(Except they haven’t been subtracting the utilities, meaning Israel has been remitting the demanded amount NOT including the multi-million dollar electric bill.  So who pays it?  My electric rates increased 20% in the past 2 years, that’s who.)

The amount of the transfer varies from month to month, depending on how much the Palestinians happened to buy or import. Payments tend to be about $100 million (article originally said $50 million, but was written in 2006), which covers around half of the Palestinian Authority's total operating expenses…

(It’s worth noting half the Palestinian Authority’s operating expenses are subsidies for convicted murders and terrorists sitting in Israeli prisons.  So Israel is “paying collected taxes” (ha) to cover the family living expenses of mass murdering terrorists and the missile purchase expenses of those trying to destroy it, bound by an agreement that the other side violated by firing missiles and double-violated by going to the U.N.

No worries, it’s all good.)


  1. No one on the left wants to hear this when they complain about rising utilities like electricity and water.

  2. The Jewish roots in Palestine go much farther back than most Muslims would be willing to admit.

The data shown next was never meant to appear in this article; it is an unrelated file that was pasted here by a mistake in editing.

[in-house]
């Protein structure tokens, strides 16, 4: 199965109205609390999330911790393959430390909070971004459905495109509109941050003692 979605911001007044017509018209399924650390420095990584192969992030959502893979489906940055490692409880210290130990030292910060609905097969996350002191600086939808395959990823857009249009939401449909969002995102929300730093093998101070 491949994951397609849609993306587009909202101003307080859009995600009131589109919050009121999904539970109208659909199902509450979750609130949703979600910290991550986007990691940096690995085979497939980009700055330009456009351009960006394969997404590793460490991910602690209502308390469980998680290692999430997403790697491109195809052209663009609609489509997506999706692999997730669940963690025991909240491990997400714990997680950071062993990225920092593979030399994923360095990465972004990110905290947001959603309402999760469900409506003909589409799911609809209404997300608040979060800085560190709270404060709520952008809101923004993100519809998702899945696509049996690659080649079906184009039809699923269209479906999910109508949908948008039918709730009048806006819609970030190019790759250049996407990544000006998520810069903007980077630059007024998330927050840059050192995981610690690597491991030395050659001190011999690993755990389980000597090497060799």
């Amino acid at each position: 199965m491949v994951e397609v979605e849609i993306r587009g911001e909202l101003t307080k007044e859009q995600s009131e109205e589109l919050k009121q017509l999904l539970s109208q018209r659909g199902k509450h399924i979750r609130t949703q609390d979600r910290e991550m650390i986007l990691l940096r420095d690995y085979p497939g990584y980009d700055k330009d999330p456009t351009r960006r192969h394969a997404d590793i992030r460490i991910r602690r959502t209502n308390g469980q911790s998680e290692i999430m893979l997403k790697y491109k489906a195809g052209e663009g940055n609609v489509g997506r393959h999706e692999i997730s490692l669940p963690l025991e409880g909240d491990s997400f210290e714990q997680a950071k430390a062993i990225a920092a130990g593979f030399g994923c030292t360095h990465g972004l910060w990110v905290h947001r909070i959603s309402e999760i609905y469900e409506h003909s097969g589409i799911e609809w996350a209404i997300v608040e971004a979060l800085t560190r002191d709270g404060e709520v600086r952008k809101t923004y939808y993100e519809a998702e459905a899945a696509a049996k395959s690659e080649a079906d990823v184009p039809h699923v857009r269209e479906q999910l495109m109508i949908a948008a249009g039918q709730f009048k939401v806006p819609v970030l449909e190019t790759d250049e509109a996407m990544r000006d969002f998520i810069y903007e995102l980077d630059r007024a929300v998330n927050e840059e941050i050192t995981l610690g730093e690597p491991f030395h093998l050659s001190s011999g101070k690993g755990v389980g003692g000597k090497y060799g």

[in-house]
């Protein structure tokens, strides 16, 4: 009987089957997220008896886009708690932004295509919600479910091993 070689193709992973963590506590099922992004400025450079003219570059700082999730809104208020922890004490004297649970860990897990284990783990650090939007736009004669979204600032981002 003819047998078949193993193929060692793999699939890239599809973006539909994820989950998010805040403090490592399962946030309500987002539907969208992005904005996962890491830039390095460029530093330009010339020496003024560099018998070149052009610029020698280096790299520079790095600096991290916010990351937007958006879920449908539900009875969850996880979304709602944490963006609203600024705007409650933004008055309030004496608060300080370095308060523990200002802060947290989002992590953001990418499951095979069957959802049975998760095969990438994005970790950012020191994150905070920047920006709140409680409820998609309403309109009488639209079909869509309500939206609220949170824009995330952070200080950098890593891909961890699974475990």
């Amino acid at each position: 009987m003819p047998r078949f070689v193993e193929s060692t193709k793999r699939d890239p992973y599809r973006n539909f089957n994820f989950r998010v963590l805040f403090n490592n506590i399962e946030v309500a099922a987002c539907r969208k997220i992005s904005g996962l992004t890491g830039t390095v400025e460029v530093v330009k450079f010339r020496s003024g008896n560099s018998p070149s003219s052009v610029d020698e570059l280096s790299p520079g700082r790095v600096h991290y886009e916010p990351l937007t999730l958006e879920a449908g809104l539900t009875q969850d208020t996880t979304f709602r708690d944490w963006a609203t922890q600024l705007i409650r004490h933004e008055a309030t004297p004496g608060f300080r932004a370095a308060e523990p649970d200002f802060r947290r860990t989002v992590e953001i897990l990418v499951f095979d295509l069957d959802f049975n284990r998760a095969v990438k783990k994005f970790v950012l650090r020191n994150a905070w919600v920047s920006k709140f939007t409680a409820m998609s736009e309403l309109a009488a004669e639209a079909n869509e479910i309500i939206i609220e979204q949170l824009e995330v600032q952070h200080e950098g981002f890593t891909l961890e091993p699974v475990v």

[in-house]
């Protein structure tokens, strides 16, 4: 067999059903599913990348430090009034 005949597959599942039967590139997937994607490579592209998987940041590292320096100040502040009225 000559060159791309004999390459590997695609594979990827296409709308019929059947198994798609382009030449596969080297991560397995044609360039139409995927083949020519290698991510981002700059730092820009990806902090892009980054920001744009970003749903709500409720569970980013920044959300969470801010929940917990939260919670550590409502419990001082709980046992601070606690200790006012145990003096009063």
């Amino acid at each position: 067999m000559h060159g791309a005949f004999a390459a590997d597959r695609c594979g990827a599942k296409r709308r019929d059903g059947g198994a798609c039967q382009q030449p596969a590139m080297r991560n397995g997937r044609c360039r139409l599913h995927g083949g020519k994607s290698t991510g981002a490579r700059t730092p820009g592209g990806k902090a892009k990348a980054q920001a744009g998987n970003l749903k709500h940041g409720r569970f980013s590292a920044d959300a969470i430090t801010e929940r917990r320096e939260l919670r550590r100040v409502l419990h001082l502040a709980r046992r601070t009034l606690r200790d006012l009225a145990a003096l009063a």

Before 1948, Palestine was ruled by a series of empires. Before that Palestine was Judaea—a Jewish country. Jews have lived in Palestine continuously for more than 3,300 years. "Palestine" was the name given to the Jewish homeland in the second century by the Romans, in an attempt to break the Jewish adherence to the land. This was a century after the Jewish temple was destroyed and more than a million Jews were massacred.

    The Jews stopped fighting the Romans only after they had no more fighting men standing. As Evangelist William Eugene Blackstone put it in 1891, “The Jews never gave up their title to Palestine… They never abandoned the land. They made no treaty, they did not even surrender. They simply succumbed, after the most desperate conflict, to the overwhelming power of the Romans.”